Ethics of stem cell research Essay

Custom Student Mr. Teacher ENG 1001-04 20 February 2017

Ethics of stem cell research

The employment of human embryonic stem cells is a significant breakthrough in the filed of biomedical research. The capability to isolate, culture, harvest and manipulate stem cells presents a huge potential to generate new cells that will technically replace non-functional or degenerate cells in a patient’s body. Such revolutionary technology may possibly serve as a new treatment method for incurable and debilitating diseases. Amidst the excitement within the scientific world for the promises stem cell research brings, there is a growing debate on the ethics that are associated with this novel technology.

The collection and manipulation of embryonic stem cells in the laboratory is dependent on the destruction of embryos. Such procurement of biological material therefore warrants the termination of an embryo which directly represents the very beginning of a human being (Robertson, 1999; Leies, 2005). Society has thus questioned whether the scientific world has ignored the absolute value of life in exchange for excellence in biomedical research. In a newspaper article from the Washington post entitled “Clash over stem cell research heats up,” Rick Weiss (2006) describes how stem cell research is perceived by two sides of the issue.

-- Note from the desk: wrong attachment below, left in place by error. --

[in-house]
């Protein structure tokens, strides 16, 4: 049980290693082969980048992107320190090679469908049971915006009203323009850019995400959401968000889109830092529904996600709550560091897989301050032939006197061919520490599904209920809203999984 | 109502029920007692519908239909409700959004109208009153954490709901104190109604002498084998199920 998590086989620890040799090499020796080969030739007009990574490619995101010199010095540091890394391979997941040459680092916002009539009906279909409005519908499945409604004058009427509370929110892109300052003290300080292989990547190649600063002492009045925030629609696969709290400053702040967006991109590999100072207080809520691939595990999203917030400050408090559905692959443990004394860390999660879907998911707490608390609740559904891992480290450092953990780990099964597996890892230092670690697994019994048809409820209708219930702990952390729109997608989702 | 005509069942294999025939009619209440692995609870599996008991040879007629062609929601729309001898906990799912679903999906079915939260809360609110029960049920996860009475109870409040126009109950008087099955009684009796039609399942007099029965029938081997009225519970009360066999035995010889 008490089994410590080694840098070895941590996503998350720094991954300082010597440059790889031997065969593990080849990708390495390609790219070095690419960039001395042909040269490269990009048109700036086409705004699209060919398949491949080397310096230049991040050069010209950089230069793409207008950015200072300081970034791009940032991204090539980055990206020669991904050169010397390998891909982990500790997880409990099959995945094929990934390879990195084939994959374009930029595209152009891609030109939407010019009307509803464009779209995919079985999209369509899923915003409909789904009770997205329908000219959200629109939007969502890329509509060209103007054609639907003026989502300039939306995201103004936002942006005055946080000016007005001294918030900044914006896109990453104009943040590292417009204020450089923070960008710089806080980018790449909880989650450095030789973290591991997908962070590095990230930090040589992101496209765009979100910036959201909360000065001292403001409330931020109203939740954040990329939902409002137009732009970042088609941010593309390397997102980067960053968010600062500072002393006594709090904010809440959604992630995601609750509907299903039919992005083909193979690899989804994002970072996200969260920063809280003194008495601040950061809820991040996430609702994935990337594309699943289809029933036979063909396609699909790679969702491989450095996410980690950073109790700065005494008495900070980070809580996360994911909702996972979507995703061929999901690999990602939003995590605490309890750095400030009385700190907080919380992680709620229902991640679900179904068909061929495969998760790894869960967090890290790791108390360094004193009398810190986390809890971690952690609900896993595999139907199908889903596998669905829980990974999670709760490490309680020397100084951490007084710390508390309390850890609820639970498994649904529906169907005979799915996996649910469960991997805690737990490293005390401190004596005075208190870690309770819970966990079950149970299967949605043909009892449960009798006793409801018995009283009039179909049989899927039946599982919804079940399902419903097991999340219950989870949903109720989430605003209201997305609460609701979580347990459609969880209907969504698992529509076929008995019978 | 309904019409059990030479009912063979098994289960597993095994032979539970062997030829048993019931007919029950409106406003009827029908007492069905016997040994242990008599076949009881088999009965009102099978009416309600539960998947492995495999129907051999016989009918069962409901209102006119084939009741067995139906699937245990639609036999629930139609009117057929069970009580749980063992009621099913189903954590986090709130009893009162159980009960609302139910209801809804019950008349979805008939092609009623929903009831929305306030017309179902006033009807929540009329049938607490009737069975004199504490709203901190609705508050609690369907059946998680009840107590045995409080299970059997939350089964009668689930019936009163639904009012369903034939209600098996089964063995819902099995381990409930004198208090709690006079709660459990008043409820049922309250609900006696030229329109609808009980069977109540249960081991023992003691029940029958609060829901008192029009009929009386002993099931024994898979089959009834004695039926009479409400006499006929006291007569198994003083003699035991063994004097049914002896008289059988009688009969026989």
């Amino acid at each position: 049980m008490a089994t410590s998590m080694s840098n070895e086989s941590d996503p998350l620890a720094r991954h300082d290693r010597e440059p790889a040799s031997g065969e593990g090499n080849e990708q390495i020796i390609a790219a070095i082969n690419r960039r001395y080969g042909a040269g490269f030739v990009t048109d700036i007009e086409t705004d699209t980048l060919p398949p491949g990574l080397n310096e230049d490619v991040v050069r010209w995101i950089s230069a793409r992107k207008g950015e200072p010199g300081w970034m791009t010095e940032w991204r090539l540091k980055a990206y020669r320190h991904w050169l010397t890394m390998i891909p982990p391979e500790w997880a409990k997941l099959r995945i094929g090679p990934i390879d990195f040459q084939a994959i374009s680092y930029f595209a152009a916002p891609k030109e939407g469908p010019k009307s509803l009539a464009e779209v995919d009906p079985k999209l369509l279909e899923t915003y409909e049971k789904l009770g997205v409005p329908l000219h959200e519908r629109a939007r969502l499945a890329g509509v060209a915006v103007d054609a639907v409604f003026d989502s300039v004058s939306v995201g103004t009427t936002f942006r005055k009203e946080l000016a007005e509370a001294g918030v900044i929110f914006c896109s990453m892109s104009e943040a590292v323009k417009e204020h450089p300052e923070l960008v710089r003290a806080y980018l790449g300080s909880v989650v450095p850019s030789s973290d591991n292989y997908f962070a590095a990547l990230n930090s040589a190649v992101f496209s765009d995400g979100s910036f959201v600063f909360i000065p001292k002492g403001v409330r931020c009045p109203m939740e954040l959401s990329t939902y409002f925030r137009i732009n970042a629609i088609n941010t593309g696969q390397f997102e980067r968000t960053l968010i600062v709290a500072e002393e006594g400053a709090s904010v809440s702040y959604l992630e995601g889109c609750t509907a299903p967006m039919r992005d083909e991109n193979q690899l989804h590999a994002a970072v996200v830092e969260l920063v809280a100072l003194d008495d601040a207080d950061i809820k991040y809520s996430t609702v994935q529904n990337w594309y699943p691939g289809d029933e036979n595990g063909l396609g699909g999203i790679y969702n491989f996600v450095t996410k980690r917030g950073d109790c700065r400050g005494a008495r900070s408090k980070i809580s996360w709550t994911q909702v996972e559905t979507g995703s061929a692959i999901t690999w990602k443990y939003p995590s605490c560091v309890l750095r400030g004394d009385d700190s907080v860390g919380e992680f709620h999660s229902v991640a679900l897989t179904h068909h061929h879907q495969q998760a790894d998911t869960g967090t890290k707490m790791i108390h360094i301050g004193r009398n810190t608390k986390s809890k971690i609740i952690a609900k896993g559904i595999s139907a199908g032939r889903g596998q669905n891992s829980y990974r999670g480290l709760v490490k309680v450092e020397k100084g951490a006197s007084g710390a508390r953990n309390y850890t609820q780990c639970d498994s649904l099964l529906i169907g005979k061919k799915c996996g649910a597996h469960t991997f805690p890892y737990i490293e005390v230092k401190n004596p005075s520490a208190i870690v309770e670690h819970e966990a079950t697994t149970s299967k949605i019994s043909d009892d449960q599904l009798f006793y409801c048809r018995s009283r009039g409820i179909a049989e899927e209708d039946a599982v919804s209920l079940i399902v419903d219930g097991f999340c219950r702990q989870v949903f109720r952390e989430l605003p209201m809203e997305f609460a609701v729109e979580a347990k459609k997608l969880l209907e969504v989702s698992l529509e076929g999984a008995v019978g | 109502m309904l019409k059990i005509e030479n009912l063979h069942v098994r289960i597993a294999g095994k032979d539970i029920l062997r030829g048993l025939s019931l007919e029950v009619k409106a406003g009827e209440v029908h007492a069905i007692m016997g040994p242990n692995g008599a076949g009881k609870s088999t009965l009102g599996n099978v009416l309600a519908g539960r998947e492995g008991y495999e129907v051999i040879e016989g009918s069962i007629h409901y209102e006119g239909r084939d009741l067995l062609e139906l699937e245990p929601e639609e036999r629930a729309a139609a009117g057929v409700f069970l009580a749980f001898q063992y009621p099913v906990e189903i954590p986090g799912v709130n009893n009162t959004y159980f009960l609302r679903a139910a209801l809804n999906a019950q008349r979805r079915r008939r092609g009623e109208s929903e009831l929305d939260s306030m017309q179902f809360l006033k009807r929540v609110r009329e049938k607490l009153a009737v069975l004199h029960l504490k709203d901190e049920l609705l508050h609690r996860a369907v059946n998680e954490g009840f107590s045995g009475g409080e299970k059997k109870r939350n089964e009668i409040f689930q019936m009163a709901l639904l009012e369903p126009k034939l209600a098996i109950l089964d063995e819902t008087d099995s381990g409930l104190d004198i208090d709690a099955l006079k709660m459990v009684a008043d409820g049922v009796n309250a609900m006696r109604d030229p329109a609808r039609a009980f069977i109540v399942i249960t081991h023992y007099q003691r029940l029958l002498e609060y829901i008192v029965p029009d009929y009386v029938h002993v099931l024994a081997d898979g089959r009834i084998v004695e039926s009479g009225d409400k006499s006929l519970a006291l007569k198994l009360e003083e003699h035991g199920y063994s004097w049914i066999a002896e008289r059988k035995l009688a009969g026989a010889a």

Both sides have aggressively used the media in helping them air out their concerns and excitement, respectively, over the use of embryonic stem cells. The newspaper article was written and published a few days before the Senate would meet to determine the fate of embryonic stem cell research in the United States. The stem cell research bill was initially reviewed in 2001 and indicated that research efforts on embryonic stem cells in the United States will not be funded due to ethical reasons.

This new bill will thus take control of the 2001 restriction and will therefore allow funding of research programs on embryonic stem cells that have been created as of August 2001. The bill aims to preserve and protect human embryos from their destruction, yet several scientific groups have claimed that this restriction has hampered their research efforts on regenerative medicine, and has also resulted in the lag of research output. More importantly, other countries that are not restricted from performing embryonic stem cell research have gained a 5-years’ worth of research advantage over the United States.

The controversy regarding the ethical issues of embryonic stem cell research impacts the entire human population. Each individual in the society has a susceptibility to contract a disease that might possibly need the use of stem cells that can replace defective ones in the body. We have heard of a number of public figures that have suffered from diseases that could have been resolved through the use of embryonic stem cells. The late former President Ronal Reagan suffered from Alzheimer’s disease and the late actor Christopher Reeve experienced spinal cord injury.